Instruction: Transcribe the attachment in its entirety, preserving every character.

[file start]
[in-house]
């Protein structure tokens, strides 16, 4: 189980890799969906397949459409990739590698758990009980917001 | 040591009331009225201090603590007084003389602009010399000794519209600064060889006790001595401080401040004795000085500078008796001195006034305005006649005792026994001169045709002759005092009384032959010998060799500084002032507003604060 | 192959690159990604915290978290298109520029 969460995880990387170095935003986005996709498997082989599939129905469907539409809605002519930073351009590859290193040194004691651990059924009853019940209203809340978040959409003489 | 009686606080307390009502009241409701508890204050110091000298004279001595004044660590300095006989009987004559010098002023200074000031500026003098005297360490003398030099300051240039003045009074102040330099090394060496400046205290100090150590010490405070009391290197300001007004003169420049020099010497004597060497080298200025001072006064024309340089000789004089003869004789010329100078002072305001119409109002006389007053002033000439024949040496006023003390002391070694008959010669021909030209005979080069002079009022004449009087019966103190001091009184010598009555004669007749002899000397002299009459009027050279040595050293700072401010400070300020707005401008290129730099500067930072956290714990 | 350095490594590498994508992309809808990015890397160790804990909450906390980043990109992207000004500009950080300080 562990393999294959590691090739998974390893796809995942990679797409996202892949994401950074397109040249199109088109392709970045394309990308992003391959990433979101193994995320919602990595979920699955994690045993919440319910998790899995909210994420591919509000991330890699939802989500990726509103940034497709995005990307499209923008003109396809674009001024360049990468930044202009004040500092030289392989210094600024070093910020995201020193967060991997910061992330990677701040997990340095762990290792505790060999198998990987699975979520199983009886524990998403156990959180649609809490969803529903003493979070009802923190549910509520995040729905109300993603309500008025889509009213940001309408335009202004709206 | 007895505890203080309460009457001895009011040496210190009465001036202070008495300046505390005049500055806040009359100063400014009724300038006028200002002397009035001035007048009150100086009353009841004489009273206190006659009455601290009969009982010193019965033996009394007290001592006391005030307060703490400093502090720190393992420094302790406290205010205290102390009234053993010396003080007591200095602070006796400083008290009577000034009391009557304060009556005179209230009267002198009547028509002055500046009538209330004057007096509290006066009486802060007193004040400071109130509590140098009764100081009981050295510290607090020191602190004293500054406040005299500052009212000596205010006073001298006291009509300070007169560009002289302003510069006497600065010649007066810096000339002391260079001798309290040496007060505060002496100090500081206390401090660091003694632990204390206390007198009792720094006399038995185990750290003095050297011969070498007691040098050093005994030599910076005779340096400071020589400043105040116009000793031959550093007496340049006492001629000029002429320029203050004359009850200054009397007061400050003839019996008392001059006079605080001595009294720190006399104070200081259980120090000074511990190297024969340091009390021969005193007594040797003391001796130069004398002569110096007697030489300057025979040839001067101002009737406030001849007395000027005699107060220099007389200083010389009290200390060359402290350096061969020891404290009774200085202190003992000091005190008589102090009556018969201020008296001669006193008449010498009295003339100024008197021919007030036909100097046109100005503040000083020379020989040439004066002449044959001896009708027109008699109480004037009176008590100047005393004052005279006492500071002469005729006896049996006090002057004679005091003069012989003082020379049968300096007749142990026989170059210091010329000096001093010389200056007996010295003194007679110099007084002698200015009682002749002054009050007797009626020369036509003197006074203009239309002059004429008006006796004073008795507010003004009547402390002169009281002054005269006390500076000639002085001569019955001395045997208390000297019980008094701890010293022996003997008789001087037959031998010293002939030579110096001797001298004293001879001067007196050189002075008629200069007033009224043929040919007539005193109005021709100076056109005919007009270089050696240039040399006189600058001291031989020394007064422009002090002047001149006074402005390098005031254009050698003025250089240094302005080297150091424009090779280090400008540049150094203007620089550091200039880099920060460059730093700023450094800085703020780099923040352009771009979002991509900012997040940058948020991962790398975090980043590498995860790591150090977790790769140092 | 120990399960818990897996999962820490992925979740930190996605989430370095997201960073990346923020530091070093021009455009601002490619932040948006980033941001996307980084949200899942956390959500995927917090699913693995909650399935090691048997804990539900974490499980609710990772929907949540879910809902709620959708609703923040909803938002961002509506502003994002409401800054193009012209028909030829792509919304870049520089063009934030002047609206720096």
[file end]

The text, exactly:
[in-house]
């Protein structure tokens, strides 16, 4: 189980890799969906397949459409990739590698758990009980917001 | 040591009331009225201090603590007084003389602009010399000794519209600064060889006790001595401080401040004795000085500078008796001195006034305005006649005792026994001169045709002759005092009384032959010998060799500084002032507003604060 | 192959690159990604915290978290298109520029 969460995880990387170095935003986005996709498997082989599939129905469907539409809605002519930073351009590859290193040194004691651990059924009853019940209203809340978040959409003489 | 009686606080307390009502009241409701508890204050110091000298004279001595004044660590300095006989009987004559010098002023200074000031500026003098005297360490003398030099300051240039003045009074102040330099090394060496400046205290100090150590010490405070009391290197300001007004003169420049020099010497004597060497080298200025001072006064024309340089000789004089003869004789010329100078002072305001119409109002006389007053002033000439024949040496006023003390002391070694008959010669021909030209005979080069002079009022004449009087019966103190001091009184010598009555004669007749002899000397002299009459009027050279040595050293700072401010400070300020707005401008290129730099500067930072956290714990 | 350095490594590498994508992309809808990015890397160790804990909450906390980043990109992207000004500009950080300080 562990393999294959590691090739998974390893796809995942990679797409996202892949994401950074397109040249199109088109392709970045394309990308992003391959990433979101193994995320919602990595979920699955994690045993919440319910998790899995909210994420591919509000991330890699939802989500990726509103940034497709995005990307499209923008003109396809674009001024360049990468930044202009004040500092030289392989210094600024070093910020995201020193967060991997910061992330990677701040997990340095762990290792505790060999198998990987699975979520199983009886524990998403156990959180649609809490969803529903003493979070009802923190549910509520995040729905109300993603309500008025889509009213940001309408335009202004709206 | 007895505890203080309460009457001895009011040496210190009465001036202070008495300046505390005049500055806040009359100063400014009724300038006028200002002397009035001035007048009150100086009353009841004489009273206190006659009455601290009969009982010193019965033996009394007290001592006391005030307060703490400093502090720190393992420094302790406290205010205290102390009234053993010396003080007591200095602070006796400083008290009577000034009391009557304060009556005179209230009267002198009547028509002055500046009538209330004057007096509290006066009486802060007193004040400071109130509590140098009764100081009981050295510290607090020191602190004293500054406040005299500052009212000596205010006073001298006291009509300070007169560009002289302003510069006497600065010649007066810096000339002391260079001798309290040496007060505060002496100090500081206390401090660091003694632990204390206390007198009792720094006399038995185990750290003095050297011969070498007691040098050093005994030599910076005779340096400071020589400043105040116009000793031959550093007496340049006492001629000029002429320029203050004359009850200054009397007061400050003839019996008392001059006079605080001595009294720190006399104070200081259980120090000074511990190297024969340091009390021969005193007594040797003391001796130069004398002569110096007697030489300057025979040839001067101002009737406030001849007395000027005699107060220099007389200083010389009290200390060359402290350096061969020891404290009774200085202190003992000091005190008589102090009556018969201020008296001669006193008449010498009295003339100024008197021919007030036909100097046109100005503040000083020379020989040439004066002449044959001896009708027109008699109480004037009176008590100047005393004052005279006492500071002469005729006896049996006090002057004679005091003069012989003082020379049968300096007749142990026989170059210091010329000096001093010389200056007996010295003194007679110099007084002698200015009682002749002054009050007797009626020369036509003197006074203009239309002059004429008006006796004073008795507010003004009547402390002169009281002054005269006390500076000639002085001569019955001395045997208390000297019980008094701890010293022996003997008789001087037959031998010293002939030579110096001797001298004293001879001067007196050189002075008629200069007033009224043929040919007539005193109005021709100076056109005919007009270089050696240039040399006189600058001291031989020394007064422009002090002047001149006074402005390098005031254009050698003025250089240094302005080297150091424009090779280090400008540049150094203007620089550091200039880099920060460059730093700023450094800085703020780099923040352009771009979002991509900012997040940058948020991962790398975090980043590498995860790591150090977790790769140092 | 120990399960818990897996999962820490992925979740930190996605989430370095997201960073990346923020530091070093021009455009601002490619932040948006980033941001996307980084949200899942956390959500995927917090699913693995909650399935090691048997804990539900974490499980609710990772929907949540879910809902709620959708609703923040909803938002961002509506502003994002409401800054193009012209028909030829792509919304870049520089063009934030002047609206720096």